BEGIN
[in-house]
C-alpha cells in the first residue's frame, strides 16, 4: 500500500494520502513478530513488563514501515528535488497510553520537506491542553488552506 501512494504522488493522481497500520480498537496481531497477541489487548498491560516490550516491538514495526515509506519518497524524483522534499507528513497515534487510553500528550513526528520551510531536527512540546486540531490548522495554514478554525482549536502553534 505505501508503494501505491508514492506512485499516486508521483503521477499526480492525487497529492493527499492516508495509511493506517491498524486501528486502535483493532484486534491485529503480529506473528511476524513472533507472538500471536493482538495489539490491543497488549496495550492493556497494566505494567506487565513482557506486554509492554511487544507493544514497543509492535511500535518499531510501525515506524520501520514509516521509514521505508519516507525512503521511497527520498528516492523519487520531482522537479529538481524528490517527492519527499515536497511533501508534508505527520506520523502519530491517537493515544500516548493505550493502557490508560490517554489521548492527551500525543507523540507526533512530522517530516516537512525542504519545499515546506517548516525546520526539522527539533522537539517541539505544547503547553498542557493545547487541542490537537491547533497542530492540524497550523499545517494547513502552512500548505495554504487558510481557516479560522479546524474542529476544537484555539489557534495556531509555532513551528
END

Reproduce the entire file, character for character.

[in-house]
C-alpha cells in the first residue's frame, strides 16, 4: 500500500494520502513478530513488563514501515528535488497510553520537506491542553488552506 501512494504522488493522481497500520480498537496481531497477541489487548498491560516490550516491538514495526515509506519518497524524483522534499507528513497515534487510553500528550513526528520551510531536527512540546486540531490548522495554514478554525482549536502553534 505505501508503494501505491508514492506512485499516486508521483503521477499526480492525487497529492493527499492516508495509511493506517491498524486501528486502535483493532484486534491485529503480529506473528511476524513472533507472538500471536493482538495489539490491543497488549496495550492493556497494566505494567506487565513482557506486554509492554511487544507493544514497543509492535511500535518499531510501525515506524520501520514509516521509514521505508519516507525512503521511497527520498528516492523519487520531482522537479529538481524528490517527492519527499515536497511533501508534508505527520506520523502519530491517537493515544500516548493505550493502557490508560490517554489521548492527551500525543507523540507526533512530522517530516516537512525542504519545499515546506517548516525546520526539522527539533522537539517541539505544547503547553498542557493545547487541542490537537491547533497542530492540524497550523499545517494547513502552512500548505495554504487558510481557516479560522479546524474542529476544537484555539489557534495556531509555532513551528